The four video game characters are played by Dwayne Johnson, Jack Black, Kevin Hart, and Karen Gillan, and aside from Hart, the best part is that they’re all cast to play against their usual stereotypes. Johnson is a meek and mild-mannered geek trying to be the hero, Black is playing a teenage girl in a man’s body, Hart is pure Kevin Hart, and Gillan is a geek who finds herself in the body of an action hero.
Jumanji: Welcome to the Jungle also pokes fun at video game stereotypes, and somehow offer a few heart-felt moments, especially at the end, but it’s generally just very funny. I laughed far more than I expected, and if you told me there was a sequel, I’d happily sit down to watch that right now.
The Blu-ray includes a few extras, including a very funny blooper reel, a couple of making-of featurettes, a “music video” for “Jumanji, Jumanji” by Jack Black and Nick Jonas, and a look at the film’s stunts.
Pitch Perfect 3
Did Pitch Perfect need a sequel? Did it need to be a trilogy? Probably not, but I will happily admit that I was still a fan, if for no other reason than their covers, but I also love the characters, and ultimately I also really love that this franchise featuring a group of very talented women stood up and belted out three films.
Pitch Perfect 3 has the Bellas reuniting–including Anna Kendrick, Rebel Wilson, Hailee Steinfeld, Brittany Snow, Anna Camp, Hana Mae Lee, Alexis Knapp, and Chrissie Fit–for the last time to try and win one last competition, this time fighting to open a concert for DJ Khaled.
The story is a little weak, and it’s not quite as funny as the first film, but it’s genuinely still fun watching these actors in these roles. If you’ve been a fan in the past, the film is worth a watch to sing the Bellas off one last time.
Justice League was certainly poorly received when it came out in theatres, and it’s not a great film, but it is a far better film than almost all of the previous DC Comics movies over the last few years.
Ben Affleck returns as Batman, with Henry Cavill as Superman, Gal Gadot as Wonder Woman, Ezra Miller as The Flash, Jason Momoa as Aquaman, and Ray Fisher as Cyborg. Miller generally steals the movie with his one-liners, and makes the whole story a lot more fun, but it’s Affleck, Cavill, and Gadot who own the film–they’re the established movie stars, and they have great characters, even if the story is anything but a “blockbuster”.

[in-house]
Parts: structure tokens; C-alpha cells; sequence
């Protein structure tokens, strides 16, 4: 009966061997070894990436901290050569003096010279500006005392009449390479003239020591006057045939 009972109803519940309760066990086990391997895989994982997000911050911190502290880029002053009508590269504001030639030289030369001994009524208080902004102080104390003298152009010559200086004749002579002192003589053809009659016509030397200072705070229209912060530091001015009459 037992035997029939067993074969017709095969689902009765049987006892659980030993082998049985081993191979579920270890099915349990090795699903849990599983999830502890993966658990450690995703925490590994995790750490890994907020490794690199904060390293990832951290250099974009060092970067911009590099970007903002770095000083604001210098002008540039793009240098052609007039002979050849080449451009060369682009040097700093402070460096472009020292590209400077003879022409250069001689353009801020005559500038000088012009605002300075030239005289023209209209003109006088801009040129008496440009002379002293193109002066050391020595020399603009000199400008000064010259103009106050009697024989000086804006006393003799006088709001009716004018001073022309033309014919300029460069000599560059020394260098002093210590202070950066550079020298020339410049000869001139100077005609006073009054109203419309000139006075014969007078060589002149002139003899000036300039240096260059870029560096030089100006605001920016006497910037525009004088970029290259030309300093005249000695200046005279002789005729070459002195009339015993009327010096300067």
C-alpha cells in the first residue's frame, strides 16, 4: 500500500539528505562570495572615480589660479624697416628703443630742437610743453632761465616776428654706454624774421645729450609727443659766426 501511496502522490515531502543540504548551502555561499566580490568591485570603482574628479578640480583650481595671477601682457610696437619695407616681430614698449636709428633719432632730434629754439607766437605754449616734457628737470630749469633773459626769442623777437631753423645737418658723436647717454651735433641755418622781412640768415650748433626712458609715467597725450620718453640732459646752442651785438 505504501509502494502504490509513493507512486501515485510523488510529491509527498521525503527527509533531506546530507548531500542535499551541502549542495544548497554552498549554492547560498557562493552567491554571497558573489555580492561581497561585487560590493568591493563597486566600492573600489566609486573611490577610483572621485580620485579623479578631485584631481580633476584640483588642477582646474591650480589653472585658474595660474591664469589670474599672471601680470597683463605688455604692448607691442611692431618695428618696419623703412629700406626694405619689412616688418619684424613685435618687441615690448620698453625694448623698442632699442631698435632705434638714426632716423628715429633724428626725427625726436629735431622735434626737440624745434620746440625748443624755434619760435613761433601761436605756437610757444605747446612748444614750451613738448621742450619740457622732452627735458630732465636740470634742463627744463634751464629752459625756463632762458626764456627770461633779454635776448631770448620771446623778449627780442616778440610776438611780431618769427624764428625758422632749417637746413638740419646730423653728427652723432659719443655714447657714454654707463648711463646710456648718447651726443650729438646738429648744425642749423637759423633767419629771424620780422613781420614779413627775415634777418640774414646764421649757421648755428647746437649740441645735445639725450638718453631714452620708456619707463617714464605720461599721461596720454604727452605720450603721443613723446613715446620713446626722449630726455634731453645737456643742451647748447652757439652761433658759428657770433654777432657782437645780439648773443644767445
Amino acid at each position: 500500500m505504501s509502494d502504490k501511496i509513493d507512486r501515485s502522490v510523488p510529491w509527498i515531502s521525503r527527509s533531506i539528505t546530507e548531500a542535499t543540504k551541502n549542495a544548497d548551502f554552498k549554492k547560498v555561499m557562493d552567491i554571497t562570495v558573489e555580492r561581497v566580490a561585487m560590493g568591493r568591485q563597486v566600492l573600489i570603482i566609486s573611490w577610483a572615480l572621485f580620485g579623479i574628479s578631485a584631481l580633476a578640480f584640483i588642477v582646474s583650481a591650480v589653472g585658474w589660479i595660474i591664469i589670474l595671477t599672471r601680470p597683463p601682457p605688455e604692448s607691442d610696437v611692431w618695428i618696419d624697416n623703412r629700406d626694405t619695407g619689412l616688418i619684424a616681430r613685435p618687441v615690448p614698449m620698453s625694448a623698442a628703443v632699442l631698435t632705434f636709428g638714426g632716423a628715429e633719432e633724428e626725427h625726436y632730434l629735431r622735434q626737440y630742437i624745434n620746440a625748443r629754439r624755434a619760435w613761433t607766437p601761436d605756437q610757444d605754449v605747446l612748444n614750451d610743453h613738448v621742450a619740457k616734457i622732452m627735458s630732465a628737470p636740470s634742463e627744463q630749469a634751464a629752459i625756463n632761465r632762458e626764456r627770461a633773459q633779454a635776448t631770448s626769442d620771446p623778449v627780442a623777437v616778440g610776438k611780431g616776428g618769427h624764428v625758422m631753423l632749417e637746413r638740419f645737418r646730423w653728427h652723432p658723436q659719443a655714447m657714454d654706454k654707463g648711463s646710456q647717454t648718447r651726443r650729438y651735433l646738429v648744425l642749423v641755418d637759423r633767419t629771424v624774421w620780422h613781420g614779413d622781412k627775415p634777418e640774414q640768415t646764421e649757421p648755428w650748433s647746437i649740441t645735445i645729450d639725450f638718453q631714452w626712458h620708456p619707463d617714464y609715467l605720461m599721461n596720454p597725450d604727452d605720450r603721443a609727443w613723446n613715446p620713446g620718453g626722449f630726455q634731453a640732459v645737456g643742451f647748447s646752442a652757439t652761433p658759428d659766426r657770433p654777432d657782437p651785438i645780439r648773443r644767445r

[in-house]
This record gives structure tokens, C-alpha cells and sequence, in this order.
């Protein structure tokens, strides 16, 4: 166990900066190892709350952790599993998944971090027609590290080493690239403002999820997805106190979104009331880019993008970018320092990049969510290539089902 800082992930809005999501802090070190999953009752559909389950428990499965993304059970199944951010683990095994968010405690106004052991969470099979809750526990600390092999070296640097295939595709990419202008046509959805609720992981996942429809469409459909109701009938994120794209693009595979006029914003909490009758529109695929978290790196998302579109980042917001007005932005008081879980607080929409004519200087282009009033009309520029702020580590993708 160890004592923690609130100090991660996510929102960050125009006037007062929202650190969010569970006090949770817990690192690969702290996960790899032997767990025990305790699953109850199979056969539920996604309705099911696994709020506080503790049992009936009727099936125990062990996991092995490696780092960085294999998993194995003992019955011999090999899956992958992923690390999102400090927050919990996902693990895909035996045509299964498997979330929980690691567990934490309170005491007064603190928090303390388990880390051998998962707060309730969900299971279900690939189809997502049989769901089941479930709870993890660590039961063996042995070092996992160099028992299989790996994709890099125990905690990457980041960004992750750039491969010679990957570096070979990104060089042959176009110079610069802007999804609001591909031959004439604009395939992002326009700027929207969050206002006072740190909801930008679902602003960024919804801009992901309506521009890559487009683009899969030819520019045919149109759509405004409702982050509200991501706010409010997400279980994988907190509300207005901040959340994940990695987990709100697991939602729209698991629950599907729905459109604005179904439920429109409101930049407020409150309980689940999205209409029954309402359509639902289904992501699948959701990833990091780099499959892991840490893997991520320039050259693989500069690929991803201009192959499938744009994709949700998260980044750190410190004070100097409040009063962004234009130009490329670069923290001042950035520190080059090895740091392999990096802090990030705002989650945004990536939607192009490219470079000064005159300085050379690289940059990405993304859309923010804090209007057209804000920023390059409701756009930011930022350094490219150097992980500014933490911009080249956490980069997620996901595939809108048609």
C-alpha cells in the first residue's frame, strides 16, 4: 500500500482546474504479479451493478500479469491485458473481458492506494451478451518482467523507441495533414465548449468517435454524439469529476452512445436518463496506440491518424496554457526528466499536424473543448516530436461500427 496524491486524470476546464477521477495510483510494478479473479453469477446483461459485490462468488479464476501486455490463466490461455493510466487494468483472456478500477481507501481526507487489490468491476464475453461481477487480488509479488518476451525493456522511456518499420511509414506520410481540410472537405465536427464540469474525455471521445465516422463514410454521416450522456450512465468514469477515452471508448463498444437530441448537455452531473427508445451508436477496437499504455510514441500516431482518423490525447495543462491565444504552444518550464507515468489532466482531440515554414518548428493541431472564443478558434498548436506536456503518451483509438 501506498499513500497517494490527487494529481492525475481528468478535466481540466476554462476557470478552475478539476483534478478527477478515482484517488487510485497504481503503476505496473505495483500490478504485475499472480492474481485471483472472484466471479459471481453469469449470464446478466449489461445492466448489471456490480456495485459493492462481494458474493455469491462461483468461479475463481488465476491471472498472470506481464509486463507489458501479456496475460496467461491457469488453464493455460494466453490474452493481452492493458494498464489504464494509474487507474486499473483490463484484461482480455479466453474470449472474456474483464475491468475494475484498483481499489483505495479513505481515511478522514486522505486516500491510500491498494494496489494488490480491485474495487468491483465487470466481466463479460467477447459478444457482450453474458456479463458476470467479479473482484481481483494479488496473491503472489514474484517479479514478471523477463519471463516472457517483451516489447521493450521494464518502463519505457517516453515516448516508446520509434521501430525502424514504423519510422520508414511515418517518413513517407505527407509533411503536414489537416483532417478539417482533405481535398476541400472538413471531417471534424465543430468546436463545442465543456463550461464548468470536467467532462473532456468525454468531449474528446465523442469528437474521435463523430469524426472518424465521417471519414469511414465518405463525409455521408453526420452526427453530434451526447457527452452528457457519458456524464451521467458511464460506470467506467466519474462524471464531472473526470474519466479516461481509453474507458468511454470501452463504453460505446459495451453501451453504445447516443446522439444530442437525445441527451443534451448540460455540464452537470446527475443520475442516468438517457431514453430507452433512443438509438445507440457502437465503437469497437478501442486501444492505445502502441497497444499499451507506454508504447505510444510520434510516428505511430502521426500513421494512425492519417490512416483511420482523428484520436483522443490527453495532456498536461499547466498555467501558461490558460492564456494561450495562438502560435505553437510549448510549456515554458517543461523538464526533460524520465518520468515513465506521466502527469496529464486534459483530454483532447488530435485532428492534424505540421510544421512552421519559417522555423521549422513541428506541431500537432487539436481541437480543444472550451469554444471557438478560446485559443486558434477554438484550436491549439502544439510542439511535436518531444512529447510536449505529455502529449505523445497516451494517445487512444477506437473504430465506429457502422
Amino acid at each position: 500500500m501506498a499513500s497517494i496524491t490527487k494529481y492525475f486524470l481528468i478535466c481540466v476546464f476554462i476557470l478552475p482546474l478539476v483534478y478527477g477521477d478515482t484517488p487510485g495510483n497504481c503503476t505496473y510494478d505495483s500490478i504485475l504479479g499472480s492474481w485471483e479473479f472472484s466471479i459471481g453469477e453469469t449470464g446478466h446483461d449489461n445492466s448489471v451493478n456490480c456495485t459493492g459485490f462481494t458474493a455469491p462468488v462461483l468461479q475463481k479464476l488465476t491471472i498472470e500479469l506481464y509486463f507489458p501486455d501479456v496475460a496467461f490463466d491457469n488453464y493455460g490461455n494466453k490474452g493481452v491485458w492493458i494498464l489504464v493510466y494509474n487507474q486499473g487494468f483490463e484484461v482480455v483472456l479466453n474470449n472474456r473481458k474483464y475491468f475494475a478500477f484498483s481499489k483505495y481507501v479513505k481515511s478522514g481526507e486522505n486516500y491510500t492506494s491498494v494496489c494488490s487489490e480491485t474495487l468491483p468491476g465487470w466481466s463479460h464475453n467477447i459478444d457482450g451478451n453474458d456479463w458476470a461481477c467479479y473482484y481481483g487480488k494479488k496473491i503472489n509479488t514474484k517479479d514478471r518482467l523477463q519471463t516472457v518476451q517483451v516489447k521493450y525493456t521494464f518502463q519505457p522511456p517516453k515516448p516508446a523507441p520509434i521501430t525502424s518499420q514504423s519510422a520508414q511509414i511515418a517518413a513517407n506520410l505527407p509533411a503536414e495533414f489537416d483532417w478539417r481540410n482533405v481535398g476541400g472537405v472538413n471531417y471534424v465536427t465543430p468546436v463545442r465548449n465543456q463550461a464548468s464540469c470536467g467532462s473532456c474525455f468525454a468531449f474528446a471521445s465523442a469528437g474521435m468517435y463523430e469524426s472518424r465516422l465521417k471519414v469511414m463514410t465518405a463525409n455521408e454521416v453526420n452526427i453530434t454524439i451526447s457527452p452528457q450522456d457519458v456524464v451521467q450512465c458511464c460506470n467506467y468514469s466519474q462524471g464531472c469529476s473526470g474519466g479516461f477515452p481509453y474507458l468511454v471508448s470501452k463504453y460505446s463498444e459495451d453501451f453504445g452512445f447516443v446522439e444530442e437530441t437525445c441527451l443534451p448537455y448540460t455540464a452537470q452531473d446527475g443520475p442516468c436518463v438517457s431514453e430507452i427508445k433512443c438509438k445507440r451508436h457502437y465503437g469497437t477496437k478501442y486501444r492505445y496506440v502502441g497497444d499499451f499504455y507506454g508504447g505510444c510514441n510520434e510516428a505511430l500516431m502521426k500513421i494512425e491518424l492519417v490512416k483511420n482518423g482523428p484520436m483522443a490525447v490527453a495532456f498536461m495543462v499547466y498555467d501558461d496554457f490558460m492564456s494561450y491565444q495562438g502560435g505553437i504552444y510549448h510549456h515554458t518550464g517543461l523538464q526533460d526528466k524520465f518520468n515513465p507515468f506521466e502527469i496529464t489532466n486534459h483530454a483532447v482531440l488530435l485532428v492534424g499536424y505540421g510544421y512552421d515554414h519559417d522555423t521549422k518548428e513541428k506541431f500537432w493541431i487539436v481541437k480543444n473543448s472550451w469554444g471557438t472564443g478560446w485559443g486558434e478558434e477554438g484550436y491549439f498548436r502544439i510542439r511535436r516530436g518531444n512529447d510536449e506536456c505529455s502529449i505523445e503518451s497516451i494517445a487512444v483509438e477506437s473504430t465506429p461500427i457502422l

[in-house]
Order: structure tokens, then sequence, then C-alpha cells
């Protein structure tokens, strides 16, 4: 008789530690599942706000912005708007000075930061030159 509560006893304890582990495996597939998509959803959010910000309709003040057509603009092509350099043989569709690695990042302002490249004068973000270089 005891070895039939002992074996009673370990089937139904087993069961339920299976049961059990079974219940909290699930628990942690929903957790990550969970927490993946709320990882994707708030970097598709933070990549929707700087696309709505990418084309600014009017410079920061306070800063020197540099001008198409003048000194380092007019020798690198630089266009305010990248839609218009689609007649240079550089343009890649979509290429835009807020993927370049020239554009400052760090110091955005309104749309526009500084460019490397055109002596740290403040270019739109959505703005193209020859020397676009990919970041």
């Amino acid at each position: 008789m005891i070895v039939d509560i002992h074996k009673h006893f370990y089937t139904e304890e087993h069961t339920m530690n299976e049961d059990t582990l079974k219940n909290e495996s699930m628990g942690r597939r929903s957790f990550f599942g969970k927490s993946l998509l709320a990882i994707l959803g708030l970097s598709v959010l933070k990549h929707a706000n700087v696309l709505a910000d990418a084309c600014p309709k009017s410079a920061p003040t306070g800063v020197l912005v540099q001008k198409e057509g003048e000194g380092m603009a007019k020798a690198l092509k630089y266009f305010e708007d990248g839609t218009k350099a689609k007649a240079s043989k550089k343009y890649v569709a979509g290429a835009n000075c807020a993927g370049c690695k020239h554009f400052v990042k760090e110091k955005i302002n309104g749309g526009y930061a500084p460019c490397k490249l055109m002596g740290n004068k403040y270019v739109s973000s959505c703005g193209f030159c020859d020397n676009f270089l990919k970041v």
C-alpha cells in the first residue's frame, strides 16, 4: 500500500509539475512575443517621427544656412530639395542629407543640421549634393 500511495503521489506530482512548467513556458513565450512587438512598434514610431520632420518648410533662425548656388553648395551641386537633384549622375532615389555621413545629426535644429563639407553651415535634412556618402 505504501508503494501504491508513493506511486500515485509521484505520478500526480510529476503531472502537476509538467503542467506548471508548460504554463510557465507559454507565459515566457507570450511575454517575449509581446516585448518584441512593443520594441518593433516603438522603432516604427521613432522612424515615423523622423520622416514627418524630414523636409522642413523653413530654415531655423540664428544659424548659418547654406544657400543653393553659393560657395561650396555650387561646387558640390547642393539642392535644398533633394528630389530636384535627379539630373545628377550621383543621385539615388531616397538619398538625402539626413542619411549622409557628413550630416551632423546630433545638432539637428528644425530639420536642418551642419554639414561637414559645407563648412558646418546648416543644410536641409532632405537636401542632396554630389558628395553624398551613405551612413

The Justice League are forced together by Bruce Wayne when he discovers there’s a threat by a creature known as Steppenwolf (voiced by Ciarán Hinds), is searching the planet for three mystical boxes that, when united, would allow him to destroy the planet.
Some of the action was very well done, and there are some great scenes with all of the characters, but there’s really very little cohesion to the story. These heroes are pushed together but they hardly seem to fit in any logical way, and while I would make the same complaint of their counterparts at Marvel, the difference is that we’ve at least built up some history with those characters.
Justice League was rushed out, and it shows in almost every way, including that damned ridiculous mustache that they had to remove from Henry Cavill’s face. If the producers had taken the time to fix Cavill’s face properly, maybe they could have taken the time to fix some other issues along the way, but as it stands, Justice League is not terrible, and that’s a step up.
Other recent Blu-Ray Releases
The Handmaid’s Tale: Season One
Legion: The Complete Season One
Mr. Robot: Season 3.0
New Blu-ray Releases arriving April 10:
All the Money in the World
The Greatest Showman (Interview and review coming soon.)
My Friend Dahmer
Phantom Thread (Review coming soon.)